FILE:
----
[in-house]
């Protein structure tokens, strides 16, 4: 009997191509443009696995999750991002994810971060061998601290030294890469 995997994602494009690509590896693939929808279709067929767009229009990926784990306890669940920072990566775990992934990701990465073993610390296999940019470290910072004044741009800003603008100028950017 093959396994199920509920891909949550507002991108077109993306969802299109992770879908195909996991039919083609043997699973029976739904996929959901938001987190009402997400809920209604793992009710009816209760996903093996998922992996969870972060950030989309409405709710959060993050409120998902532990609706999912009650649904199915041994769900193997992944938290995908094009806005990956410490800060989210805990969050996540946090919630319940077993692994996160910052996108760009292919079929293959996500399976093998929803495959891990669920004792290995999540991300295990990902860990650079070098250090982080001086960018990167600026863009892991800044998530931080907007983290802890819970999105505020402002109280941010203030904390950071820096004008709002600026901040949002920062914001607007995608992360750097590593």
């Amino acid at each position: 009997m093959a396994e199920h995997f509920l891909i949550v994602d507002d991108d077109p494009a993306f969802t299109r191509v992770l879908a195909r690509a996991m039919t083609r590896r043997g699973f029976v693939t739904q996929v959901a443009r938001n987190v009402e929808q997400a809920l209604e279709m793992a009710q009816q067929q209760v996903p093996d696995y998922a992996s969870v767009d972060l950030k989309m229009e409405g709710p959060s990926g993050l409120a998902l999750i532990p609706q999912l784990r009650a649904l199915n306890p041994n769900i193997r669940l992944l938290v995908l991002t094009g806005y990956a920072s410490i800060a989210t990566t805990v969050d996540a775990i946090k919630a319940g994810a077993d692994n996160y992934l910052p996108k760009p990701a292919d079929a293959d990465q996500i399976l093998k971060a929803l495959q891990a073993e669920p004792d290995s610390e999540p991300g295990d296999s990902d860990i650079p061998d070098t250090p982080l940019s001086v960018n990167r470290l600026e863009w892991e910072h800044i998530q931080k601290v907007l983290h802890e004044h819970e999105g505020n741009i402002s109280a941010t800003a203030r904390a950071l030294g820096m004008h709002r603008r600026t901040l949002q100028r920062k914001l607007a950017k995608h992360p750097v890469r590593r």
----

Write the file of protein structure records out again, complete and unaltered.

[in-house]
């Protein structure tokens, strides 16, 4: 009997191509443009696995999750991002994810971060061998601290030294890469 995997994602494009690509590896693939929808279709067929767009229009990926784990306890669940920072990566775990992934990701990465073993610390296999940019470290910072004044741009800003603008100028950017 093959396994199920509920891909949550507002991108077109993306969802299109992770879908195909996991039919083609043997699973029976739904996929959901938001987190009402997400809920209604793992009710009816209760996903093996998922992996969870972060950030989309409405709710959060993050409120998902532990609706999912009650649904199915041994769900193997992944938290995908094009806005990956410490800060989210805990969050996540946090919630319940077993692994996160910052996108760009292919079929293959996500399976093998929803495959891990669920004792290995999540991300295990990902860990650079070098250090982080001086960018990167600026863009892991800044998530931080907007983290802890819970999105505020402002109280941010203030904390950071820096004008709002600026901040949002920062914001607007995608992360750097590593």
């Amino acid at each position: 009997m093959a396994e199920h995997f509920l891909i949550v994602d507002d991108d077109p494009a993306f969802t299109r191509v992770l879908a195909r690509a996991m039919t083609r590896r043997g699973f029976v693939t739904q996929v959901a443009r938001n987190v009402e929808q997400a809920l209604e279709m793992a009710q009816q067929q209760v996903p093996d696995y998922a992996s969870v767009d972060l950030k989309m229009e409405g709710p959060s990926g993050l409120a998902l999750i532990p609706q999912l784990r009650a649904l199915n306890p041994n769900i193997r669940l992944l938290v995908l991002t094009g806005y990956a920072s410490i800060a989210t990566t805990v969050d996540a775990i946090k919630a319940g994810a077993d692994n996160y992934l910052p996108k760009p990701a292919d079929a293959d990465q996500i399976l093998k971060a929803l495959q891990a073993e669920p004792d290995s610390e999540p991300g295990d296999s990902d860990i650079p061998d070098t250090p982080l940019s001086v960018n990167r470290l600026e863009w892991e910072h800044i998530q931080k601290v907007l983290h802890e004044h819970e999105g505020n741009i402002s109280a941010t800003a203030r904390a950071l030294g820096m004008h709002r603008r600026t901040l949002q100028r920062k914001l607007a950017k995608h992360p750097v890469r590593r």